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Gender typology and gender (in)stability in Hindu Kush Indo-Aryan languages
Stockholm University, Faculty of Humanities, Department of Linguistics, General Linguistics.ORCID iD: 0000-0003-3907-0930
2019 (English)In: Grammatical gender and linguistic complexity: Volume I: General issues and specific studies / [ed] Francesca di Garbo, Bruno Olson, Bernhard Wälchli, Berlin: Language Science Press, 2019, p. 279-328Chapter in book (Refereed)
Abstract [en]

This paper investigates the phenomenon of gender as it appears in 25 Indo-Aryan languages (sometimes referred to as “Dardic”) spoken in the Hindu Kush-Karakorum region – the mountainous areas of northeastern Afghanistan, northern Pakistan and the disputed territory of Kashmir. Looking at each language in terms of the number of genders present, to what extent these are sex-based or non-sex-based, how gender relates to declensional differences, and what systems of assign-ment are applied, we arrive at a micro-typology of gender in Hindu Kush Indo-Aryan, including a characterization of these systems in terms of their general com-plexity. Considering the relatively close genealogical ties, the languages display a number of unexpected and significant differences. While the inherited sex-based gender system is clearly preserved in most of the languages, and perhaps even strengthened in some, it is curiously missing altogether in others (such as in Kalasha and Khowar) or seems to be subject to considerable erosion (e.g. in Dameli). That the languages of the latter kind are all found at the northwestern outskirts of the Indo-Aryan world suggests non-trivial interaction with neighbouring languages without gender or with markedly different assignment systems. In terms of com-plexity, the southwestern-most corner of the region stands out; here we find a few languages (primarily belonging to the Pashai group) that combine inherited sex-based gender differentiation with animacy-related distinctions resulting in highly complex agreement patterns. The findings are discussed in the light of earlier obser-vations of linguistic areality or substratal influence in the region, involving Indo-Aryan, Iranian, Nuristani, Tibeto-Burman, Turkic languages and Burushaski. The present study draws from the analysis of earlier publications as well as from en-tirely novel field data.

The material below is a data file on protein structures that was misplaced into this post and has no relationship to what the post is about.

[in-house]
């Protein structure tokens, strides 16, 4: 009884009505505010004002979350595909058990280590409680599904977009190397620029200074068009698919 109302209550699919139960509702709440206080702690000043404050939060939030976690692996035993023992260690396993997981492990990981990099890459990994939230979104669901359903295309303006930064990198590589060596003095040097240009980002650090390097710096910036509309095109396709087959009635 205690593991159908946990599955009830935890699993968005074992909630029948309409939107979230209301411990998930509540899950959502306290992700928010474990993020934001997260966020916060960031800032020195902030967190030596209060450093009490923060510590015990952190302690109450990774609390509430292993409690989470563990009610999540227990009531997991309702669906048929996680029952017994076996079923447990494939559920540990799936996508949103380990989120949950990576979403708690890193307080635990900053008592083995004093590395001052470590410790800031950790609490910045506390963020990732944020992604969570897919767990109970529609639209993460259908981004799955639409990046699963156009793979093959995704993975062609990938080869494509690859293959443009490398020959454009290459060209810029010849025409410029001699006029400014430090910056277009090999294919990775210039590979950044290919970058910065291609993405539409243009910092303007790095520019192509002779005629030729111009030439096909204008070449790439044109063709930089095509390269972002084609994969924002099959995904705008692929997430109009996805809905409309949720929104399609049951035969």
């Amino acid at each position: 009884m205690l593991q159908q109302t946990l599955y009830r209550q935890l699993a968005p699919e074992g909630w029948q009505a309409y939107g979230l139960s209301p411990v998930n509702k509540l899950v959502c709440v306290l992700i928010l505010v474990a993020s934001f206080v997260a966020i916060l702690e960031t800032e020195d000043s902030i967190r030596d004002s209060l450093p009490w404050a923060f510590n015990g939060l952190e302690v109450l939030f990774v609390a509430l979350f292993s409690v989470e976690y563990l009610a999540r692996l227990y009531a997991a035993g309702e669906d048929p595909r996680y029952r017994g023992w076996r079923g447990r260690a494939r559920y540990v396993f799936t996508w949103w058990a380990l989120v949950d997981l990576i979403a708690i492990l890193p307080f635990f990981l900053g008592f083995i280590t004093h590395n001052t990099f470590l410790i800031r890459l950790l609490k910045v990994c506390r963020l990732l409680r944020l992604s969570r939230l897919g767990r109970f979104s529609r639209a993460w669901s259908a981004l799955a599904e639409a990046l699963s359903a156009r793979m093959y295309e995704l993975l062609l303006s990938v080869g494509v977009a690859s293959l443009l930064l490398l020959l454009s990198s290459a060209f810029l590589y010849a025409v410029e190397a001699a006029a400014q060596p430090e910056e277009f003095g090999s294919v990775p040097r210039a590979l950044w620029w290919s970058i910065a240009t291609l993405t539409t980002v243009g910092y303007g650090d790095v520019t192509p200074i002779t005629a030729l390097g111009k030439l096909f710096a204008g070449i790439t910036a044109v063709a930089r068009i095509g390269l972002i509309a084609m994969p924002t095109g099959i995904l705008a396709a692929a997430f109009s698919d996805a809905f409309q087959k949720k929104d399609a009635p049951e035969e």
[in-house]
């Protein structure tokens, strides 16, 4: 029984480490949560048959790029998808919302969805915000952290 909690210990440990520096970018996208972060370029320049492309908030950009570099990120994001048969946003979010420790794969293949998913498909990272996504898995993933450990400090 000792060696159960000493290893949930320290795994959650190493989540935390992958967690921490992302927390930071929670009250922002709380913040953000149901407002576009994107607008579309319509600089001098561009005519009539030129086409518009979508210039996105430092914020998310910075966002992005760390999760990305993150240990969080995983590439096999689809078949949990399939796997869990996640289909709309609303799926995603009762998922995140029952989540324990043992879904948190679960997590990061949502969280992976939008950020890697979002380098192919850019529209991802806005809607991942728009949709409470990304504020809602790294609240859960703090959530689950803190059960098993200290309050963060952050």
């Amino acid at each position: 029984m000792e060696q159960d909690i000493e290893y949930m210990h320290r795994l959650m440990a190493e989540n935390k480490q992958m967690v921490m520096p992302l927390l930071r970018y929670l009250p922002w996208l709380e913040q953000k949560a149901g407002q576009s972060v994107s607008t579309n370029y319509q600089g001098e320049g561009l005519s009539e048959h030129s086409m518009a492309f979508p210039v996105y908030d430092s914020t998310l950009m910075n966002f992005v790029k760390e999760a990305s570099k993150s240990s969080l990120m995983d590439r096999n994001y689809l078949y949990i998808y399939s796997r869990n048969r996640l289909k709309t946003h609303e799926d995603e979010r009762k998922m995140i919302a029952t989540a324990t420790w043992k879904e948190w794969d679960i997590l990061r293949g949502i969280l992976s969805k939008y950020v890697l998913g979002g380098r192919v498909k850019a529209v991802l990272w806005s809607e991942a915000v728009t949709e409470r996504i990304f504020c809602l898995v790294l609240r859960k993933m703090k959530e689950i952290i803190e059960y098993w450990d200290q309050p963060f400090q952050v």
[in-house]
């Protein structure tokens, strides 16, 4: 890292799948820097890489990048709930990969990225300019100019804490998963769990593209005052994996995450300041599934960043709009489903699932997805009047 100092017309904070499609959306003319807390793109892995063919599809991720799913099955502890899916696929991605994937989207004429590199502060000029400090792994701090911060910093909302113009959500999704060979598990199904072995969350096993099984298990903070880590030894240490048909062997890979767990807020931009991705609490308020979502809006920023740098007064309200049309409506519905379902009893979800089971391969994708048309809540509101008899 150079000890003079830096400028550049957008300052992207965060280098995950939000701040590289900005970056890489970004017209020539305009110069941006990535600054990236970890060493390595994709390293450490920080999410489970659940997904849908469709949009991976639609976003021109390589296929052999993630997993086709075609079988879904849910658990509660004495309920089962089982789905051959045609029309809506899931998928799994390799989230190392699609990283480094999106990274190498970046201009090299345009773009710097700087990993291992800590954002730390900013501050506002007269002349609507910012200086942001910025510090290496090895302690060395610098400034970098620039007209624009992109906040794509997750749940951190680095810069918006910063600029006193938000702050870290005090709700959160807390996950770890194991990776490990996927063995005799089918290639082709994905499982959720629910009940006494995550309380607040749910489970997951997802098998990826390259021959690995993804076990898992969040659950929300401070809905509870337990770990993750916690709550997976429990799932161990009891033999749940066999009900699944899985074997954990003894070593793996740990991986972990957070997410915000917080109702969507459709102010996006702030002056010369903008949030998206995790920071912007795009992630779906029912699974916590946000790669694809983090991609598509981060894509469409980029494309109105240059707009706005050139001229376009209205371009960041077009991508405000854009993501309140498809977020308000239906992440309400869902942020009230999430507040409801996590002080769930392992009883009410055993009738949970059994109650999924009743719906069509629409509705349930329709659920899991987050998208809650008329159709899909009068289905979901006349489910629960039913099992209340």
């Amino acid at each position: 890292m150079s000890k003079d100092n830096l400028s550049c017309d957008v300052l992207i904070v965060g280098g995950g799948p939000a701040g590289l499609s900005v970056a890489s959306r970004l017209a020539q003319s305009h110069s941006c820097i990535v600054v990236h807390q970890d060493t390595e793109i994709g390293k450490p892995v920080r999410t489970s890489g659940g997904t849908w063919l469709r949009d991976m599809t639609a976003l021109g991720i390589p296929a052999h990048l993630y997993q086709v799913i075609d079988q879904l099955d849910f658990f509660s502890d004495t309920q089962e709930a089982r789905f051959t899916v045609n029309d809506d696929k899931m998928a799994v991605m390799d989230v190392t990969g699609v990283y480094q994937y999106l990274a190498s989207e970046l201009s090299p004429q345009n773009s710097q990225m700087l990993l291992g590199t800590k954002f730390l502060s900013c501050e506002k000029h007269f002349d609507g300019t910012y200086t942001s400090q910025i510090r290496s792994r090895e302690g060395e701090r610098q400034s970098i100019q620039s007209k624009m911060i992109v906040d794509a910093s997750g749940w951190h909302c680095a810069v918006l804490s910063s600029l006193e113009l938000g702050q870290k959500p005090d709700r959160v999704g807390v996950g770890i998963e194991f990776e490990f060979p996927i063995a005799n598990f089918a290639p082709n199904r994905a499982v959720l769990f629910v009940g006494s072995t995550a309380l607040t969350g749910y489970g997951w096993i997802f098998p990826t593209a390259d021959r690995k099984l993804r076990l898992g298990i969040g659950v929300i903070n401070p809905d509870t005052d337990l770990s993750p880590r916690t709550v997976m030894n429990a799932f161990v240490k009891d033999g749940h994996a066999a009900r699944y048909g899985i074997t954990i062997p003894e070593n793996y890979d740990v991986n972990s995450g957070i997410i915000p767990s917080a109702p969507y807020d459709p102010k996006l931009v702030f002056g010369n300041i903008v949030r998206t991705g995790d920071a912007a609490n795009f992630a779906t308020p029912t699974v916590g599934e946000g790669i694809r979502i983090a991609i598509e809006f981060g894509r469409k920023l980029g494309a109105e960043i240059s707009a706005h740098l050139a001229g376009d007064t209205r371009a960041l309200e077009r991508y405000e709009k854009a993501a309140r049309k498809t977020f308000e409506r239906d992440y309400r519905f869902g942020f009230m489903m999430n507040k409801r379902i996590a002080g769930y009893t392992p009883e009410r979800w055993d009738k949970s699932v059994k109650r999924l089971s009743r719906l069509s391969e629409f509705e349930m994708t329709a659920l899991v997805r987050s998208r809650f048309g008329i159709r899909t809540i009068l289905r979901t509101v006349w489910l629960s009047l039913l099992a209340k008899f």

Place, publisher, year, edition, pages
Berlin: Language Science Press, 2019. p. 279-328
Series
Studies in Diversity Linguistics, E-ISSN 2363-5568 ; 26
Keywords [en]
Afghanistan, animacy, complexity, Dardic, gender pervasiveness, Indo-Aryan, Kashmir, non-sex-based gender, Pakistan, sex-based gender
National Category
General Language Studies and Linguistics
Research subject
Linguistics
Identifiers
URN: urn:nbn:se:su:diva-175443DOI: 10.5281/zenodo.3462772ISBN: 978-3-96110-179-5 (print)ISBN: 978-3-96110-178-8 (electronic)OAI: oai:DiVA.org:su-175443DiVA, id: diva2:1366038
Funder
Swedish Research Council, 421-2014-631Available from: 2019-10-28 Created: 2019-10-28 Last updated: 2019-11-03Bibliographically approved

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